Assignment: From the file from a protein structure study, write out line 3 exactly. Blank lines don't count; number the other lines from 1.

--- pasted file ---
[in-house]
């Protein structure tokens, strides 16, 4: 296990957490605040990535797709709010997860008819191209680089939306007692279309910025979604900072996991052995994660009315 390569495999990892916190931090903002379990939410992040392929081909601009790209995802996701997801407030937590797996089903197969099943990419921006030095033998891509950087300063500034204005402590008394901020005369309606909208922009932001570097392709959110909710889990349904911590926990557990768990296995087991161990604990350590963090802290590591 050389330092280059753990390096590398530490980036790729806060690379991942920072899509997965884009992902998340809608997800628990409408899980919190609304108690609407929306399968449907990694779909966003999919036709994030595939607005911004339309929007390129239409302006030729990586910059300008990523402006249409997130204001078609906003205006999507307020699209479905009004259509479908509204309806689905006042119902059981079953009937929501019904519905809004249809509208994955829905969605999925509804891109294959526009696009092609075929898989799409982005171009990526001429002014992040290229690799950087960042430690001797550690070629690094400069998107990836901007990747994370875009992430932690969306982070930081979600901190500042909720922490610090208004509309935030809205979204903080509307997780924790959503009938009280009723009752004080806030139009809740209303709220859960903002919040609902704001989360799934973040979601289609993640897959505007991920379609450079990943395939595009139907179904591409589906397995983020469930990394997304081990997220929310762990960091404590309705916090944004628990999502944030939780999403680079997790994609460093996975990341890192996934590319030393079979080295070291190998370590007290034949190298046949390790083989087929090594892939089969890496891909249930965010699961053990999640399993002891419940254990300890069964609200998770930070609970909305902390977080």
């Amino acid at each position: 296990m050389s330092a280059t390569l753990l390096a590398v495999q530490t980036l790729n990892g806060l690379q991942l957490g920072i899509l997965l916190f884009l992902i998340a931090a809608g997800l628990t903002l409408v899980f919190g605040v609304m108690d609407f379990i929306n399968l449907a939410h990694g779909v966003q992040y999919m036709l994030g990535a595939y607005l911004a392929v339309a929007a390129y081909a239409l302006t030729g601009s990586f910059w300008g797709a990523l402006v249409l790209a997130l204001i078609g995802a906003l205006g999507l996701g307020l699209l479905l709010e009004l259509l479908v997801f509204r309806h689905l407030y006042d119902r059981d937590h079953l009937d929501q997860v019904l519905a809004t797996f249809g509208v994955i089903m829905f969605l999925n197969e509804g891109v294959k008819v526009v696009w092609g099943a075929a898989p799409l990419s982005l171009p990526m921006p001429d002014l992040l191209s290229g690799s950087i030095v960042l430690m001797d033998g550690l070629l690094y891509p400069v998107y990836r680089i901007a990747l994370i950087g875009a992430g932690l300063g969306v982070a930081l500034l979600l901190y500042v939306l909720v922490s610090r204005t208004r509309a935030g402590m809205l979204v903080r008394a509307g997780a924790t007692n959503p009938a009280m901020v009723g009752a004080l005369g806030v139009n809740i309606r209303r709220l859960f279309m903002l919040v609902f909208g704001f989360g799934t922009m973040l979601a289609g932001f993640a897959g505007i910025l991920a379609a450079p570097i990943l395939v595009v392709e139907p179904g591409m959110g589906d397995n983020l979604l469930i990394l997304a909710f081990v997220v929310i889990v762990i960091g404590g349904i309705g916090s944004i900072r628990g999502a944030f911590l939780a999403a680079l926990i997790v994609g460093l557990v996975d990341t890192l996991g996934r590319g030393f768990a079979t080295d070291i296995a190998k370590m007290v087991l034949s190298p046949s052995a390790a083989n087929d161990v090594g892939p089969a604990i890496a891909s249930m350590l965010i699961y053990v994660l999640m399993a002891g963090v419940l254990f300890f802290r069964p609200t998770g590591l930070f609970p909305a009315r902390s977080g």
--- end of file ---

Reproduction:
């Amino acid at each position: 296990m050389s330092a280059t390569l753990l390096a590398v495999q530490t980036l790729n990892g806060l690379q991942l957490g920072i899509l997965l916190f884009l992902i998340a931090a809608g997800l628990t903002l409408v899980f919190g605040v609304m108690d609407f379990i929306n399968l449907a939410h990694g779909v966003q992040y999919m036709l994030g990535a595939y607005l911004a392929v339309a929007a390129y081909a239409l302006t030729g601009s990586f910059w300008g797709a990523l402006v249409l790209a997130l204001i078609g995802a906003l205006g999507l996701g307020l699209l479905l709010e009004l259509l479908v997801f509204r309806h689905l407030y006042d119902r059981d937590h079953l009937d929501q997860v019904l519905a809004t797996f249809g509208v994955i089903m829905f969605l999925n197969e509804g891109v294959k008819v526009v696009w092609g099943a075929a898989p799409l990419s982005l171009p990526m921006p001429d002014l992040l191209s290229g690799s950087i030095v960042l430690m001797d033998g550690l070629l690094y891509p400069v998107y990836r680089i901007a990747l994370i950087g875009a992430g932690l300063g969306v982070a930081l500034l979600l901190y500042v939306l909720v922490s610090r204005t208004r509309a935030g402590m809205l979204v903080r008394a509307g997780a924790t007692n959503p009938a009280m901020v009723g009752a004080l005369g806030v139009n809740i309606r209303r709220l859960f279309m903002l919040v609902f909208g704001f989360g799934t922009m973040l979601a289609g932001f993640a897959g505007i910025l991920a379609a450079p570097i990943l395939v595009v392709e139907p179904g591409m959110g589906d397995n983020l979604l469930i990394l997304a909710f081990v997220v929310i889990v762990i960091g404590g349904i309705g916090s944004i900072r628990g999502a944030f911590l939780a999403a680079l926990i997790v994609g460093l557990v996975d990341t890192l996991g996934r590319g030393f768990a079979t080295d070291i296995a190998k370590m007290v087991l034949s190298p046949s052995a390790a083989n087929d161990v090594g892939p089969a604990i890496a891909s249930m350590l965010i699961y053990v994660l999640m399993a002891g963090v419940l254990f300890f802290r069964p609200t998770g590591l930070f609970p909305a009315r902390s977080g």